The suicide bomber who blew himself up outside a Liverpool hospital might not have been ideologically motivated, it emerged yesterday.
Police have yet to find any evidence that failed asylum seeker Emad Al Swealmeen, 32, conspired with or was inspired by a terror group.
Officers say the attacker did not use an explosive known as ‘Mother of Satan’ for his bomb. This was used by Islamist terrorists in the 2015 Paris attacks, the Manchester Arena bombing and the failed Parsons Green Tube attack, both in 2017.
Detectives are now trying to trace Al Swealmeen’s movements to discover whether he bought his explosives online or on the high street.
Experts now fear the bomber constructed his home-made improvised explosive device (IED) using seasonal fireworks.
A former counter-terror official told The Telegraph: ‘The white smoke that can be seen billowing out of the cab could indicate the use of gunpowder and there is also a flash within the cab itself which could be powder burning.
‘It is possible to construct homemade devices using fireworks, but it still requires a degree of expertise and planning.’
There are suspicions that he might have followed a recipe for the material used by the 7/7 bombers who targeted London in 2005.
A businessman who employed Emad Al Swealmeen (above) at his pizza takeaway for several months in 2016 said he was a ‘nice, polite guy’
Malcolm and Elizabeth Hitchcott gave Al Swealmeen a room in their home for eight months in 2017
One theory is that the bomber was suffering a mental health crisis. He is understood to have been devastated at his continued failure to gain asylum here.
Worryingly, no one who knew him raised the alarm about his behaviour. His local mental health trust said he had previously been receiving help, but was no longer a patient.
A Mersey Care NHS Foundation Trust spokesman said: ‘We can confirm Emad Al Swealmeen had previously accessed our services but was not a service user at the time of the incident.’
Friends said Al Swealmeen had wrestled with depression and was sectioned in 2014 after he was rejected for asylum for the first time.
They recalled how the bomber was so ‘car mad’ that he nicknamed himself ‘GT’ and had the initials tattooed on his arm along with a chequered flag.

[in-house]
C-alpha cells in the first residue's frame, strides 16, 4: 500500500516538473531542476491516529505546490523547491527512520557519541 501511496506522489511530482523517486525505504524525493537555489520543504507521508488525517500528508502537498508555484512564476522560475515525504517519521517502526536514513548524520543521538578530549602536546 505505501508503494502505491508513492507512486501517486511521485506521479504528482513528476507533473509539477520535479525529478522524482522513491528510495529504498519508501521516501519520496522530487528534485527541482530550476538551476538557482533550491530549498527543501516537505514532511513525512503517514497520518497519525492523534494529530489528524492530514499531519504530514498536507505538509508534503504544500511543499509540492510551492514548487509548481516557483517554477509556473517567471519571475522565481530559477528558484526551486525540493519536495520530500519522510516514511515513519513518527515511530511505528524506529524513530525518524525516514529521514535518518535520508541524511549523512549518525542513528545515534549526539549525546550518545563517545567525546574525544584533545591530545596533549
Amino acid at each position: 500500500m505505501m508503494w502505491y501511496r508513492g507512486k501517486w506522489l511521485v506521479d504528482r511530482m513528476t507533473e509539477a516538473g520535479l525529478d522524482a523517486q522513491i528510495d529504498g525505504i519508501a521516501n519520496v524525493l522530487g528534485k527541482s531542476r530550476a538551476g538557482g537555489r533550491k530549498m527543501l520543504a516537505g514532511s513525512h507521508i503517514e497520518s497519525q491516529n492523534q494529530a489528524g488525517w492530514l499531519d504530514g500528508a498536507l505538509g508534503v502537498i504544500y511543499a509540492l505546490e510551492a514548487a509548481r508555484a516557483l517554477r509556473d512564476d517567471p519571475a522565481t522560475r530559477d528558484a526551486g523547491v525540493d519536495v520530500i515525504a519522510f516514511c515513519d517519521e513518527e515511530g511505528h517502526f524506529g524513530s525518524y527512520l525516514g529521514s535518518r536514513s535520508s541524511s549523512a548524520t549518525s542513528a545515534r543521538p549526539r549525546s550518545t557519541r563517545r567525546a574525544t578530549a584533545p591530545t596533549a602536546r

He changed his name to Enzo Almeni – after the Ferrari boss – and loved go-karting so much that that he bought his own helmet and got friends to sign it.
He was a regular at the TeamSport Go-karting track, on Liverpool’s Brunswick docks, often going with his housemates or on his own to race laps.
Friends said they were astounded that the ‘quiet and bashful’ young man, who was also a big fan of country singer Johnny Cash, was behind the Poppy Day bomb.
The Christian couple who took bomber in described his love for motor racing and, particularly, for Ferrari
One, who knew Al Swealmeen through his job at a pizza takeaway, said: ‘He called himself GT because he loved cars, it was a little nickname he gave himself, he even had it tattooed on his arm.
‘He was quiet, but not in a weird way, he was just really shy. I nearly fell off my chair when I saw his picture. Of all the people that worked in the takeaway he would have been bottom of my list to do something so sick.
‘He was reserved, but not like he was hiding something, more like he was lacking in confidence. He did speak to me about feeling depressed one time, but didn’t really go into it. At the time he lived in a shared house with a few others and all he cared about was go-karting.
‘He showed me his helmet that he had bought, he was really excited about it. He went go-karting a few times on his own, he was so into it, and I remember him getting a tattoo and showing it off.
‘He also loved Johnny Cash and he told me he wanted to get a Johnny Cash tattoo too.’
Malcolm Hitchcott, 77, a lay pastor and retired Army officer who gave Al Swealmeen a room in his home for eight months in 2017, remembered accompanying him on a trip to the track.
Pictures on social media show him in racing overalls at the karting venue, where he took part in ‘Top Gun’ marathon karting races and ‘50-lap’ events. ‘He got me to sign his helmet, rather like Lewis Hamilton signs helmets [for fans],’
Mr Hitchcott added: ‘He never spoke about a particular driver but he loved Ferrari, he was a Ferrari man. His email address was Ferrari-related too. He was very interested in motor racing.’
Al Swealmeen is understood to have ordered a taxi from Rutland Avenue to the Crown Street hospital shortly before 11am on Remembrance Sunday
The indoor facility boasts 40mph karts and several of Liverpool’s sporting greats such as Jamie Carragher, Sam Quek and Tony Bellew on its celebrity leaderboard.
But a source said Al Swealmeen had not been to the track for over a year. Last night the businessman who employed Al Swealmeen at his pizza takeaway for several months in around 2016 said he was a ‘nice, polite guy’.
‘I was shocked when I saw who it was,’ the man, who did not want to be named, said.
‘I still can’t believe it. He was a nice, polite guy. He wasn’t a practising Muslim, he told me he lived with a Christian family, and he definitely wasn’t a fanatic.
‘I’ve employed Muslims before, some of them don’t like touching ham if it isn’t Halal, but he didn’t seem worried about that.
‘He worked part-time for me, he had a visa and was legit. I paid him about £50 a day.
‘Never in a million years would I think him capable of something like that.’
The friend agreed Al Swealmeen was not religious.
‘He never really talked about religion,’ he added.
‘I didn’t think he practised any faith, although I do remember him telling me one time he had been to church and was trying to get to know people there.
‘I would love to know what happened to him over the past few years. He must have been manipulated or corrupted. The man I knew and what he did on Sunday – they are like night and day.’